The Ox-Bow Incident (William A. Wellman, 1943)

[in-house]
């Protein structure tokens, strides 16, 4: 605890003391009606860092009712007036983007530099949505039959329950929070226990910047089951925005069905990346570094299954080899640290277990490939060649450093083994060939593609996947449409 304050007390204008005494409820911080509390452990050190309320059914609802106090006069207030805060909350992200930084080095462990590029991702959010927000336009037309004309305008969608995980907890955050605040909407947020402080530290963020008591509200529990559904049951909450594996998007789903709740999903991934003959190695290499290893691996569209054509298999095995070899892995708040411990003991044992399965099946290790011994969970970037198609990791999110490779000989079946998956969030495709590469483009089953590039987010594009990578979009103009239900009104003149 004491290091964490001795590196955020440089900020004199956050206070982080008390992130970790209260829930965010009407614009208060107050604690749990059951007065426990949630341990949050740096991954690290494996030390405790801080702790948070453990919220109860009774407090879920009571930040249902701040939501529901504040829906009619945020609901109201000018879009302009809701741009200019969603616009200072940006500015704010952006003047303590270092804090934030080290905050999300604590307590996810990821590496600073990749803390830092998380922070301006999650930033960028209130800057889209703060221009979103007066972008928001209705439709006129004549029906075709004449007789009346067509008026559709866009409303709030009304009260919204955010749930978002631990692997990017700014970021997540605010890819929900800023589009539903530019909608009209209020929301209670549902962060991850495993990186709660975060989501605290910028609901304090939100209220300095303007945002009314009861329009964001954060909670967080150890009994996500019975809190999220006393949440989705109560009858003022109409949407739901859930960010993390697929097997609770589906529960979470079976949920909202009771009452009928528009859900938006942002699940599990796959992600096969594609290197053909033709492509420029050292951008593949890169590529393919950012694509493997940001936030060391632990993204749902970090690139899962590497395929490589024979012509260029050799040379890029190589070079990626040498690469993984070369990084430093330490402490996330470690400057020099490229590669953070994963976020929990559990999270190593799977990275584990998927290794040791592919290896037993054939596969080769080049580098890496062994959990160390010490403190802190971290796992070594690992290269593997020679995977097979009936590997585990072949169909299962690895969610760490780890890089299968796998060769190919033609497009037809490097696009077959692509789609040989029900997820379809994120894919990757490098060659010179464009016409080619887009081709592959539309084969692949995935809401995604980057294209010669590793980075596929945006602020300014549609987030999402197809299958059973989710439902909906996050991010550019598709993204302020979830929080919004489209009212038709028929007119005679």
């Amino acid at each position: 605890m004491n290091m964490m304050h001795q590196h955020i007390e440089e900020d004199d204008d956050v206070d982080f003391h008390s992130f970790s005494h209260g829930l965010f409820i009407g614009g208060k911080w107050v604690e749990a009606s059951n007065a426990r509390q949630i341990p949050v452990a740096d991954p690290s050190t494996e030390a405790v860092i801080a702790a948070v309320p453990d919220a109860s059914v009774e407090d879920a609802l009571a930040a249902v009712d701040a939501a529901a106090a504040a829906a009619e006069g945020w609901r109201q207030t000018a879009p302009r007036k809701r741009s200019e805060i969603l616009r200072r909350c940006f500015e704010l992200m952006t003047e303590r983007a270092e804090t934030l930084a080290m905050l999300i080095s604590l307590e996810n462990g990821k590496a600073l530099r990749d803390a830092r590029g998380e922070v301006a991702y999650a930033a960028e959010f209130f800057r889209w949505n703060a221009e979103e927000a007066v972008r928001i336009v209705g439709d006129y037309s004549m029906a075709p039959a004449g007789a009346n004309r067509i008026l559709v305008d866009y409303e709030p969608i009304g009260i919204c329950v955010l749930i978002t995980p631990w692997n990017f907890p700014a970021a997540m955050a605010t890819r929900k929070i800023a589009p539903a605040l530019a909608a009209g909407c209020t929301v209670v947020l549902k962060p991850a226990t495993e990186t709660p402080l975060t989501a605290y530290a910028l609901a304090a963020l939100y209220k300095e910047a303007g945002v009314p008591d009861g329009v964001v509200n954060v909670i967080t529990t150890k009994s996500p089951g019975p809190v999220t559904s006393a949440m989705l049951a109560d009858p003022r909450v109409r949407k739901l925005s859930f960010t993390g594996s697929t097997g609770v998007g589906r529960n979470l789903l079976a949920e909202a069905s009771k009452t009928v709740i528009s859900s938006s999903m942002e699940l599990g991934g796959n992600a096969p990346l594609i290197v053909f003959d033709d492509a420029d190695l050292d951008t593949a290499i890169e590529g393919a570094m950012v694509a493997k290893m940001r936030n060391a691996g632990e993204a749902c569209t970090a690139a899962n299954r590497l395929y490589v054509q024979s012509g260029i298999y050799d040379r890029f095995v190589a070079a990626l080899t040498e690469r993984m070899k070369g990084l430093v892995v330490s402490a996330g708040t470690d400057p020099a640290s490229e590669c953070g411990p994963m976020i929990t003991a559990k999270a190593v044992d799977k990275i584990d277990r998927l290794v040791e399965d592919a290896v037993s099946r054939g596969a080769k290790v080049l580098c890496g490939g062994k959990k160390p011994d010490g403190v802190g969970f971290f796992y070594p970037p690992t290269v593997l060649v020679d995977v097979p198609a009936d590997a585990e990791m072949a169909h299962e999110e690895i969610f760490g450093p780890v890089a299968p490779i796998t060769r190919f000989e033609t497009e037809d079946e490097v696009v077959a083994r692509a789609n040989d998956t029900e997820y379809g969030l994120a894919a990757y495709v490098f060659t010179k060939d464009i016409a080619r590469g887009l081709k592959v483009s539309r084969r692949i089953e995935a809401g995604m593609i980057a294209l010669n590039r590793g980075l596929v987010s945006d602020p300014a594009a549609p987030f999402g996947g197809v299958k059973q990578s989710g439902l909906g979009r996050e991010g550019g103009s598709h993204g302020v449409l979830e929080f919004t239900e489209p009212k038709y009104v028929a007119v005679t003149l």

“Paths of Glory” in the old west? Not quite, as you have barely a shred of the remorse for and sheer intimacy with the condemned men here as you have with the condemned men in Kubrick’s masterpiece, and Fonda as the de-facto voice of reason can’t hold a candle to Clenched-Jawed Kirk. And “Paths” had settings ranging from a no-man’s-land battlefield to a regal palace to a grimy holding area for the condemned men to a makeshift execution area as its backdrop, while “Ox-Bow” essentially uses one crappy-looking set with about 30 smelly men packed into it like it’s a can of sardines (although some select shots are quite impressive, particularly those involving the three on-the-spot condemned men huddled together and filmed like the world itself is crowding in on them). To its credit, though, “Ox-Bow”, like “Paths of Glory,” did genuinely get my blood boiling to see these three men – a family man, an elderly simpleton, and a mysterious and highly intelligent bandit – get treated like garbage by what amounts to a lynch mob. It all feels rather scripted and not all that “real”, whatever thatmeans, but nevertheless, to witness this group of men’s pack mentality, their bloodlust, their desire to see three necks snap, really for the heck of it rather than their claim that they want to see justice done, did genuinely piss me off in a good way and make me lament man’s continued inhumanity towards man in general. Solid western that I’m probably not giving enough credit to.


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